Prisons are beginning to adopt healthcare evidence-based design concepts demonstrating that access to natural light and fresh air, connectedness to nature, and thermal and acoustic comfort have a positive, beneficial impact on mental and social behavior. Healthy environments reduce the frequency and severity of anti-social behaviors and violence, as well as stress and anxiety.
Inmate living environments that promote rehabilitation are environments that feel like home and enhance the inmate’s quality of life through intellectual stimulation. In addition to the features above, an open setting with unobstructed views; landscaping; wooden doors, rather than barred; large windows; movable furniture; carpeting; low, acoustic tiled ceilings; acoustic wall panels; and soft textures and colors all help inmates maintain a calm state.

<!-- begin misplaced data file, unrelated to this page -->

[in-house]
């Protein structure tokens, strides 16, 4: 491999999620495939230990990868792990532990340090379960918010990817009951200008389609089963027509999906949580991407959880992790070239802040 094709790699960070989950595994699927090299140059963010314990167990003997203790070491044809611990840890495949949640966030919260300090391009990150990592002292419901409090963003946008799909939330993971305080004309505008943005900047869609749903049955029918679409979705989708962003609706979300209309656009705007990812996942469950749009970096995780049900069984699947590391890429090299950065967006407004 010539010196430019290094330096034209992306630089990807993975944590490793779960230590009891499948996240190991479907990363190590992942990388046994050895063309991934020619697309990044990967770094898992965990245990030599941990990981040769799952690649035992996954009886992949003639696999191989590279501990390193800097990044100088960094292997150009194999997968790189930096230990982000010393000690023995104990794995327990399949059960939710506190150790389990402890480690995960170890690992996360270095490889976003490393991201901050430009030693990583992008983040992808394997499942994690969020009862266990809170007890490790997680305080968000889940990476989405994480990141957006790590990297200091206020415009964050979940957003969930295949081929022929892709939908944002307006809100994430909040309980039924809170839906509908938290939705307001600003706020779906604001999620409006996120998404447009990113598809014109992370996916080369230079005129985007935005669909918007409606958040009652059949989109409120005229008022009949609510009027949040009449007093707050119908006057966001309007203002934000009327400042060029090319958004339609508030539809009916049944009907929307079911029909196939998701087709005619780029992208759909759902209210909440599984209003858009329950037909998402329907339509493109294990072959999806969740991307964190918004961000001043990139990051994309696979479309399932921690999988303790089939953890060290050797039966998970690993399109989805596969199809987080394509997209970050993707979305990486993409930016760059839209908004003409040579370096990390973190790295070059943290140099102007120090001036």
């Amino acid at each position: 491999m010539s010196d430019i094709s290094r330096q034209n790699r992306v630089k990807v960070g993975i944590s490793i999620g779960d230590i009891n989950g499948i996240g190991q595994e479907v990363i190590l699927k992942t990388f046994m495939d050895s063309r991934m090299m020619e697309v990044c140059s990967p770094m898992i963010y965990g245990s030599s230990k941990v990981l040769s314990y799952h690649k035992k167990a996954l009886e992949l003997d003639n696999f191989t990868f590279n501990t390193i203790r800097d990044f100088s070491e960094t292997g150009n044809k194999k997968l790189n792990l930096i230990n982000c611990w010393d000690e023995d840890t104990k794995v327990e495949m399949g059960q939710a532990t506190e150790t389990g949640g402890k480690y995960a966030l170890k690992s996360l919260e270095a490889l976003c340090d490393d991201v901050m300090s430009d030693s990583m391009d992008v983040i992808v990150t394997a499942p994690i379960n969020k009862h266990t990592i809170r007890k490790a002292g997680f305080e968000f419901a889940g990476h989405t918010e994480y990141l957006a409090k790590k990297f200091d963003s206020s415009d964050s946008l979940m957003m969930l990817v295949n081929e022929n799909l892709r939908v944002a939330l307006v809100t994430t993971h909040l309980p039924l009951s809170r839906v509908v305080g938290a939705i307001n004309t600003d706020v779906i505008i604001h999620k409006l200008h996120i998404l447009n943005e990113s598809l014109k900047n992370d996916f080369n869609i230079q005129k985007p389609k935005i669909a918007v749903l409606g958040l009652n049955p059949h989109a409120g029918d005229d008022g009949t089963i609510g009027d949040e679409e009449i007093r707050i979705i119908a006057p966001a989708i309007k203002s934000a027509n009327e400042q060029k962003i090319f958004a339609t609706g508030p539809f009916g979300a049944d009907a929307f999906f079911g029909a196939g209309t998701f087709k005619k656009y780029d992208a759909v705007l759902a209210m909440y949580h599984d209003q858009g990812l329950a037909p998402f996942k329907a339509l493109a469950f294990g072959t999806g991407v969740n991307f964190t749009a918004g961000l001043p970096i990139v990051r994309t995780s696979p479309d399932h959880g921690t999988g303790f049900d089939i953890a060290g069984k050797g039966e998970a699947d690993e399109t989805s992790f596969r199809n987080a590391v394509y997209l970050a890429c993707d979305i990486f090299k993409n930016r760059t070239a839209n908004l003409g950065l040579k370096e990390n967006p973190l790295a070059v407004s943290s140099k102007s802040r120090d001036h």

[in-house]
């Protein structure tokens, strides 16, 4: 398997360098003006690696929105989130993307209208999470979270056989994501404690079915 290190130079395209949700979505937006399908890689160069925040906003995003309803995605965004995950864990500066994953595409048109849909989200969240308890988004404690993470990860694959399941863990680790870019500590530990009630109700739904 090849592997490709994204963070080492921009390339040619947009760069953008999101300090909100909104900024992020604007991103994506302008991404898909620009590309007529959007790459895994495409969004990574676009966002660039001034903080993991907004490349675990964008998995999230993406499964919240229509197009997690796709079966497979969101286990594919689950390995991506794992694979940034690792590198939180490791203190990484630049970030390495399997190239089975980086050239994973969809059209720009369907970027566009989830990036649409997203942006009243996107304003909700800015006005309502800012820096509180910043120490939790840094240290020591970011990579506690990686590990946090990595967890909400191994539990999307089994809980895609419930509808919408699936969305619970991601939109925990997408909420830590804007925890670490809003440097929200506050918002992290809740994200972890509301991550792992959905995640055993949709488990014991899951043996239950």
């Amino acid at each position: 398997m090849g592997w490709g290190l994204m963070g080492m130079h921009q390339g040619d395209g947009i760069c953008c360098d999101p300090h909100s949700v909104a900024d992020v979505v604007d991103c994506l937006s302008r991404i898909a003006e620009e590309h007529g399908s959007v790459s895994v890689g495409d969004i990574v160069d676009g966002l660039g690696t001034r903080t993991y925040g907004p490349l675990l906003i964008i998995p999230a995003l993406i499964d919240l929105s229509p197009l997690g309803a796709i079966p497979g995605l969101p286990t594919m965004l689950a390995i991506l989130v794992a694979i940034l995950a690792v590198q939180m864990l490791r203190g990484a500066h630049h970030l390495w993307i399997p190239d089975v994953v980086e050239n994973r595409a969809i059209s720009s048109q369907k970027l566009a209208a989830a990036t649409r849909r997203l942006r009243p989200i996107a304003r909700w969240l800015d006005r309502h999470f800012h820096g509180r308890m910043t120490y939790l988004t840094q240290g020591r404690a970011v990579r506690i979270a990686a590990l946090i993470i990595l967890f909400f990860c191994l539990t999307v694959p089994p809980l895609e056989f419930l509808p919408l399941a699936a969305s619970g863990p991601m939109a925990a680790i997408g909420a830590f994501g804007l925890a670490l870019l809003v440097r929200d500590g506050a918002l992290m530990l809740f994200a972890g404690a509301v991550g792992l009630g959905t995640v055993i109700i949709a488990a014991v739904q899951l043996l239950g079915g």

Not only do spaces designed with these features create a healthy and safe environment for prisoners, they have also been found to reduce employee sick days. When visitor areas are welcoming, inmates’ families and support systems are more inclined to visit, thus maintaining those crucial relationships that further incentivize rehabilitation.
The Las Colinas Detention & Re-Entry Facility, designed in partnership with KMD Architects and HMC Architects, is an excellent example of this theory in practice. Las Colinas is the first detention facility of its kind in the U.S. that uses environmental and behavioral psychology to improve the experience and behavior of both inmates and staff.
Read more about prison design trends that foster rehabilitation.